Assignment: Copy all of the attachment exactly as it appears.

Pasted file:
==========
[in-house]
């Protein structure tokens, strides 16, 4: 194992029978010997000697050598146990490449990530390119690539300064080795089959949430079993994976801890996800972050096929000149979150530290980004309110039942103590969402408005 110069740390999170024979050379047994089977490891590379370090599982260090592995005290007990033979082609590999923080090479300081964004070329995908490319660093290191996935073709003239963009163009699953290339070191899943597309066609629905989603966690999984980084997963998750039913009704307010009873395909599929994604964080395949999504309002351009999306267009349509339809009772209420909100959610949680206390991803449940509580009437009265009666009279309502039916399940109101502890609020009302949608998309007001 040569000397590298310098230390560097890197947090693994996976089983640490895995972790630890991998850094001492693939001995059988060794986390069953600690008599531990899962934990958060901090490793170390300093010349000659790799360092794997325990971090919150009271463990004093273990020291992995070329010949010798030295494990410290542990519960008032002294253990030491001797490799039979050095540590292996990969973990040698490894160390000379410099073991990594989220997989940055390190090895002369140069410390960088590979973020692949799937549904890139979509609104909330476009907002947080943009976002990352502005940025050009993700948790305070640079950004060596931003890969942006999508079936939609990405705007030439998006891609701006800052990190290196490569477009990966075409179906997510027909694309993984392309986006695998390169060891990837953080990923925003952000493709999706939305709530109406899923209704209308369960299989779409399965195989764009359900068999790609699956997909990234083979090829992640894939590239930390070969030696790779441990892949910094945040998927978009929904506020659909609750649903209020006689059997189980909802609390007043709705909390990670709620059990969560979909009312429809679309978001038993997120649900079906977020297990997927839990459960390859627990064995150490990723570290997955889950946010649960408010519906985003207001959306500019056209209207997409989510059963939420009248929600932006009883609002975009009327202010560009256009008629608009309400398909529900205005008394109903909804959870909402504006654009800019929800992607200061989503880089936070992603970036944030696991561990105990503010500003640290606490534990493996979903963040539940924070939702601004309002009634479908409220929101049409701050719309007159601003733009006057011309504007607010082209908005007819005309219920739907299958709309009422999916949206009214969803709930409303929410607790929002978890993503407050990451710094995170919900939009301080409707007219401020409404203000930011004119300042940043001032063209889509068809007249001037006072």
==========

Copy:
[in-house]
């Protein structure tokens, strides 16, 4: 194992029978010997000697050598146990490449990530390119690539300064080795089959949430079993994976801890996800972050096929000149979150530290980004309110039942103590969402408005 110069740390999170024979050379047994089977490891590379370090599982260090592995005290007990033979082609590999923080090479300081964004070329995908490319660093290191996935073709003239963009163009699953290339070191899943597309066609629905989603966690999984980084997963998750039913009704307010009873395909599929994604964080395949999504309002351009999306267009349509339809009772209420909100959610949680206390991803449940509580009437009265009666009279309502039916399940109101502890609020009302949608998309007001 040569000397590298310098230390560097890197947090693994996976089983640490895995972790630890991998850094001492693939001995059988060794986390069953600690008599531990899962934990958060901090490793170390300093010349000659790799360092794997325990971090919150009271463990004093273990020291992995070329010949010798030295494990410290542990519960008032002294253990030491001797490799039979050095540590292996990969973990040698490894160390000379410099073991990594989220997989940055390190090895002369140069410390960088590979973020692949799937549904890139979509609104909330476009907002947080943009976002990352502005940025050009993700948790305070640079950004060596931003890969942006999508079936939609990405705007030439998006891609701006800052990190290196490569477009990966075409179906997510027909694309993984392309986006695998390169060891990837953080990923925003952000493709999706939305709530109406899923209704209308369960299989779409399965195989764009359900068999790609699956997909990234083979090829992640894939590239930390070969030696790779441990892949910094945040998927978009929904506020659909609750649903209020006689059997189980909802609390007043709705909390990670709620059990969560979909009312429809679309978001038993997120649900079906977020297990997927839990459960390859627990064995150490990723570290997955889950946010649960408010519906985003207001959306500019056209209207997409989510059963939420009248929600932006009883609002975009009327202010560009256009008629608009309400398909529900205005008394109903909804959870909402504006654009800019929800992607200061989503880089936070992603970036944030696991561990105990503010500003640290606490534990493996979903963040539940924070939702601004309002009634479908409220929101049409701050719309007159601003733009006057011309504007607010082209908005007819005309219920739907299958709309009422999916949206009214969803709930409303929410607790929002978890993503407050990451710094995170919900939009301080409707007219401020409404203000930011004119300042940043001032063209889509068809007249001037006072």